Human travel over the millennia has resulted in the migration of natural resources including flora and fauna, and plants and animals have been successfully propagated in foreign locations. Such foreign or exotic species may provide certain benefits in ecosystems and societies to which they are introduced, but on the whole, they constitute disruptions to the native environment.

For instance, while exotic trees may seem a relatively benign element to introduce to an environment, they can cause lasting damage to the ecosystem. They can strain a water supply, degrade the local water table, and compete with local plants for nutrients. They can also alter the chemical composition of the soil they grow in, not always for the better. Most significantly, they have no existing natural relationships with the local wildlife, which tend to seek out familiar native species for shelter, nutrition, and other needs. For this reason, exotic trees tend to be eerily quiet, because they attract and harbor no local animals or insects.

NFP advocates mindful reforestation, or the selection of only endemic species to plant and propagate in deforested areas, or to cultivate for commercial purposes. The park not only showcases these endemic species, providing information on their uses and benefits, but also makes seedlings available for sale to organizations and individuals seeking to plant trees.

NFP currently provides seedlings of seven endemic tree species: Malugai (Pometia pinnata), Narra (Pterocarpus indicus), Kalumpit (Terminalia microcarpa ), Udling or Makaasim (Syzygium nitidum), Garuga (Garuga floribunda), Bugnai (Antidesma bunius), and Bakan (Litsea philippinensis).

Bugnai (Antidesma bunius), the Philippine native berry, which makes a popular delicious wine. An evergreen ornamental tree ideal for screening, windbreak, and regreening. Very easy to plant and propagate.

Of these, Narra and Udling/Makaasim are classified as threatened species as of 2017, and are protected and regulated under Philippine law.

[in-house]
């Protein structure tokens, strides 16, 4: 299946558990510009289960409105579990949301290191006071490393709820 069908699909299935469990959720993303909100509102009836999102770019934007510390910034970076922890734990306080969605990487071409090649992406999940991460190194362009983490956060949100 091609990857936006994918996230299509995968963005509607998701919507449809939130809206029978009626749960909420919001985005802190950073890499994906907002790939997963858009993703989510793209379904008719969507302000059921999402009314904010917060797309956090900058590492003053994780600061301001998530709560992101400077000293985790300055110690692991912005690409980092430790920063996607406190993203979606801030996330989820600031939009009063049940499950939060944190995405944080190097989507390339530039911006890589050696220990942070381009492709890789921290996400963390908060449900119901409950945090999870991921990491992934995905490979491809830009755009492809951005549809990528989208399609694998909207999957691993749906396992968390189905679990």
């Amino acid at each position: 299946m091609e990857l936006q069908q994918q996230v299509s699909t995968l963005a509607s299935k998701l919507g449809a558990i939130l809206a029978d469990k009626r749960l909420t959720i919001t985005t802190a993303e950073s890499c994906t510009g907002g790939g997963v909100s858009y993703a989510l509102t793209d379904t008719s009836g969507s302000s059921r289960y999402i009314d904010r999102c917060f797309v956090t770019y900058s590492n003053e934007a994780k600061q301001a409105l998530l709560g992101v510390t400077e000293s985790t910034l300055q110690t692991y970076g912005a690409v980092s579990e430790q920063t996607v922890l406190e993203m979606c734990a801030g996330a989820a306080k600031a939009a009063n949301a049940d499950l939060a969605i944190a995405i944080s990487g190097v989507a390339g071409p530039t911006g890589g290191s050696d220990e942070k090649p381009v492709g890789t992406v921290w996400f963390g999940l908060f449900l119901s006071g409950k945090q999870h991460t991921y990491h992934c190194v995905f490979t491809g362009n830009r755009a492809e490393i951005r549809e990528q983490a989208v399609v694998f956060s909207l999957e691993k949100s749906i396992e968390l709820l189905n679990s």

Individuals and organizations interested in planting and cultivating trees in Negros Occidental are strongly encouraged to limit themselves to endemic tree species, such as those listed above, which are highly valued for their wood and beneficial to the local ecosystem. Landowners are advised to consider leaving portions of their estates uncultivated and undeveloped, allowing these to add to the green spaces of the province. 

Above all, Negrenses must become aware of how connected their modern lives are to the natural environment that surrounds them, no matter how distant and irrelevant it seems. We may all live in urbanized spaces, but our own survival depends on the health and well-being of the earth. The sooner we recognize this, the likelier it is that Negros Occidental will once again be flood-free.

Bakan (Litsea philippinensis), a tall evergreen tree with somewhat soft wood. Often used for sculptures, especially of religious or sacred images. Also suitable for decorative paneling, furniture, and cabinets, as well as plywood.

Negros Forest Park opens its doors 9AM to 5PM Tuesdays to Sundays on South Capitol Road, Bacolod City, Negros Occidental. Contact them at (634) 433-9234 and at More information on Talarak Foundation Inc. can be found at Follow them on Facebook @SupportNegrosForests and @talarakfoundation, and on Instagram @talarakfoundation.

Text by: Vince Groyon
Illustrations by: Erika M. Velasco

Fern, Ken. Useful Tropical Plants Database 2014.
De Jesus, Amado. “Why We Need to Plant Native Philippine Trees.” The Philippine Daily Inquirer, 6 March 2021.